P.S. I did manage a few cocktails too.
#5 caroc has been a member since 6/8/2016. Posts: 9
Posted by SBE on 29/8/2016 at 18:40
Ah, Somtam still hasn't fixed the giant smiley bug yet I see. He's probably too busy snoozing in a hammock somewhere.... ;-)
Exacto's comments about budget are spot on. Ten years ago $30 would have been quite a comfortable budget but accommodation prices have gone up since and the value of the pound and euro have gone down (a lot). I'd echo exacto's advice to not rush about too much and to limit the time you spend in big cities .... either that or raise your daily allowance and/or shorten the trip a bit like he said. You're going in high season so there won't be many discounted rooms. If you check hotel/guesthouse prices in Bangkok you'll see it's pretty hard to find a decent private room for under $30 a night (I'm presuming you'd rather not do backpacker dorms).
Inexpensive food is easy enough to find on the street or in food courts (every shopping mall or big supermarket in Thailand has a cheap food court) but "extras" like beer, coffee and western food can quickly dig a big hole in a tight budget. Transport is cheap compared to Europe but still adds up. Also staying put for a while in a place you really like is far more enjoyable than rushing around ticking off a list of "must-do" sights.
You've said you don't want to do any treks but haven't said what you are interested in seeing/doing. It might help if you mentioned what kind of stuff interests you.
I'd suggest doing Thailand in January, Laos in February and Vietnam in March if you're looking for the best weather. Thailand is also the easiest place to start if you've never been backpacking before... I think you'll be surprised how easy it is! Laos and northern Thailand do rice field burning in March (lots of smoke) but it should be a nice time of year to visit Vietnam.
You can get a free 30 day stamp when you enter Thailand but airlines flying from Europe (not Thai airport immigration) usually demand to see an onward plane ticket out of Thailand within 30 days if you don't have a 2 month tourist visa in your passport. Air Asia has cheap flights to nearby countries which you can book online before leaving home and print out to show the airline check in staff.
You can't get out of paying for a Lao visa on arrival ($35 I think) but Vietnam now gives UK citizens up to 15 days for free... it would be another way to cut costs a bit because the Vietnamese visa is quite expensive. It depends what you want to see in Vietnam though. Two weeks isn't enough time to do the whole country. If you only stayed there a couple of weeks you could fly back to Bangkok and spend the last part of your trip in Thailand...you'll get another free 30 day stamp when you arrive and the beaches down south won't be as busy in March/April as in January.... unless you're going to be there during Songkran (Thai New Year, starts April 13th and lasts 5 days so will be very busy with local tourists)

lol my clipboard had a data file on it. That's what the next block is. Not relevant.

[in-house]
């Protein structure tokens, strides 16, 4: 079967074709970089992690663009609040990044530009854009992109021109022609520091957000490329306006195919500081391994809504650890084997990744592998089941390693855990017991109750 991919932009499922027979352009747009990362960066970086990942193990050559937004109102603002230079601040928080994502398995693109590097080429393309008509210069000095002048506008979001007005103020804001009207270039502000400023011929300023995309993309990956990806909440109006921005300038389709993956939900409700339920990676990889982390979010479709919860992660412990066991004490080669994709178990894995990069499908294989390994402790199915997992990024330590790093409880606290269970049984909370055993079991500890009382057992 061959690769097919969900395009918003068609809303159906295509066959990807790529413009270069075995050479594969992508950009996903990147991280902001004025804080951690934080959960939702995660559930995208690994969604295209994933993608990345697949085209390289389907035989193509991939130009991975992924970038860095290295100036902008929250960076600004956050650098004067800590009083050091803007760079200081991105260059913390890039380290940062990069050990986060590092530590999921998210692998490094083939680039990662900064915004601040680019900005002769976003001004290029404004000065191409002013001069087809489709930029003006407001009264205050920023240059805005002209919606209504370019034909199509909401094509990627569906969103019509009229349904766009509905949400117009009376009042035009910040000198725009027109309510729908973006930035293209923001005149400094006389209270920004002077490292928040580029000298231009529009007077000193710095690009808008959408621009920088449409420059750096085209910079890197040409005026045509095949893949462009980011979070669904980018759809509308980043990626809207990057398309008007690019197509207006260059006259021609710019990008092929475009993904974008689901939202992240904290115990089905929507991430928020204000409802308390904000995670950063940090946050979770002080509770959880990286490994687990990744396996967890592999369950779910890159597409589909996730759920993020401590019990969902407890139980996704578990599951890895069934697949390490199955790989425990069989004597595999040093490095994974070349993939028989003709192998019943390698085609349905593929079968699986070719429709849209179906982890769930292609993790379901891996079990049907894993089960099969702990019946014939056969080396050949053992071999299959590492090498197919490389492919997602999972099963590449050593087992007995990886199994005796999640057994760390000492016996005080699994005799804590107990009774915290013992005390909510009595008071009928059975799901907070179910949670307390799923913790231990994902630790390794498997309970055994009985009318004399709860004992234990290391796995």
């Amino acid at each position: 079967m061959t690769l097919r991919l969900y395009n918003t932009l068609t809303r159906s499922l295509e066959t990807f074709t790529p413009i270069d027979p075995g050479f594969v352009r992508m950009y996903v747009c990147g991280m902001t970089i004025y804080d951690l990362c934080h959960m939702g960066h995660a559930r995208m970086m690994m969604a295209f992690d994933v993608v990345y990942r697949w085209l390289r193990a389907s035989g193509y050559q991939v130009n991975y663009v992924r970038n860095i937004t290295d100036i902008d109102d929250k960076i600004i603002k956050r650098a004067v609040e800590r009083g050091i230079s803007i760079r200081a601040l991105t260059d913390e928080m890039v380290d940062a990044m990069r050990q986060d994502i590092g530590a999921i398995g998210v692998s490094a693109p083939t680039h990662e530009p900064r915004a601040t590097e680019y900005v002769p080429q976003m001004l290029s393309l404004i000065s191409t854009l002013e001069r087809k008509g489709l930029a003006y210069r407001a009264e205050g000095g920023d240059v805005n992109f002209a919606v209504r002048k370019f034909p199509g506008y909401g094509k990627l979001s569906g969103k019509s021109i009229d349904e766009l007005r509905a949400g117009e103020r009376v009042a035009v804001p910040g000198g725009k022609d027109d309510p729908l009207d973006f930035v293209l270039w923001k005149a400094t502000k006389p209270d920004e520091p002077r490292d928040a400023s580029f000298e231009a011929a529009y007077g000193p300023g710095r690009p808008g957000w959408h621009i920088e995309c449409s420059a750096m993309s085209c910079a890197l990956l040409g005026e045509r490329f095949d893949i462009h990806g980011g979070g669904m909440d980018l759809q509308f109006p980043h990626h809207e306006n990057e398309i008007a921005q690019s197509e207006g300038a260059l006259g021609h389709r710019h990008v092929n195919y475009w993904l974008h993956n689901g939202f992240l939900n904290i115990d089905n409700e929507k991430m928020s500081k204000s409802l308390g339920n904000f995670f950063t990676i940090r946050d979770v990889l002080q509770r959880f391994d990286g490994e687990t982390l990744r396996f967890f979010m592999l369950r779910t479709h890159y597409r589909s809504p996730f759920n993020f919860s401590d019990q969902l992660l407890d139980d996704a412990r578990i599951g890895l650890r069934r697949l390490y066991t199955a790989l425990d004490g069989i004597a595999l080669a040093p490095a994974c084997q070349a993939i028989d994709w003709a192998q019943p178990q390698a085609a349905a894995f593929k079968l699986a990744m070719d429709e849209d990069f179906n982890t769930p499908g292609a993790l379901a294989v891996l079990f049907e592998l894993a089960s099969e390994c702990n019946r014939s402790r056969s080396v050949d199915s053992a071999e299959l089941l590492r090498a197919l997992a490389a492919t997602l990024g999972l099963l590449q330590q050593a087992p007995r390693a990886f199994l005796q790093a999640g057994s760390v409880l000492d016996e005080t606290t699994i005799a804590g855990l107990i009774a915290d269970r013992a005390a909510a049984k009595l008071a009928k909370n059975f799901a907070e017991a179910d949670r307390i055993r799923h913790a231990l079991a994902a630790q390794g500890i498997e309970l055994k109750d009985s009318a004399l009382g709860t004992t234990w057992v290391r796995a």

#6 SBE has been a member since 14/4/2008. Location: Global Village. Posts: 2,055
Posted by Navy058 on 30/8/2016 at 06:18
Exacto, Caroc, and SBE Hi Guys! Thank you for all your recent contributions, I cannot emphasise enough how valuable I find them. Thank you also for the tips on saving money, and I do appreciate the advice on the need to have sufficient money to ENJOY the wonderful places one visits! It would be a shame to spoil the ship for a hap'orth of tar! So I have recalculated my budget (again)! If I add all the various costs together - subsistence, travel, visas, trips etc, plus a little more from my fast depreciating savings I can afford US 50/day, but that will have to pay for everything (excluding flight from Spain, insurance, and backpack). I cannot shorten the trip as I am tied into a flight from Bangkok on the 11 April. I have checked on line the cost of two of the trips I'm planning to take - 2 day slow boat trip Chaing Mai to Luang Prabang (any comments on this trip would be appreciated) and the Ha Long Bay overnight trip on the Alova or Dugong Sails boat - and they both work out to about US 100 each - which relates to about US 2.5/day. I have also found a hotel in Bangkok (@Hua Lamphong Hostel) for the first 4 days of my trip for, single room with shower for US 23/night. It is my intention whenever affordable to stay in single rooms as a courtesy to my fellow travellers, but I don't mind sharing a bathroom if necessary, nor am I particularly adverse to dorm rooms (I was 13 years in the Royal Navy so I am used to sleeping in the same room as other men). It is my plan to travel through Thailand in January, Laos in February and Vietnam in March. I have checked out the travelfish and some other suggested itineraries and so far my ideas are Thailand: Bangkok, Ayutthaya, Phitsanulok, Shukho Thai, Chaing Mai, Chaing Dao, Chaing Rai, Chaing Khong then in Loas. Apart from the 2 day river trip to Luang Prabang then perhaps on to Phonsavan, Vang Vieng and Vientiane I haven't got too much of an idea where to go. Vietnam I haven't thought about yet (any suggestions?). You asked what I like to do when travelling. Primarily I like to meet and talk to people, local people and fellow backpackers. I like to visit temples, see both towns and villages, take photographs and when the occasion arises give free English lessons (I'm a retired English teacher), also I enjoy seeing the countryside. Sorry if this is a rather long posting, but I wanted to answer as many of your questions as possible. By the way I live in Valencia, a beautiful city with some fine old architecture as well as a very modern 'City of Arts and Science'. It also has an amazing opera house which looks a little like Darth Vader's helmet!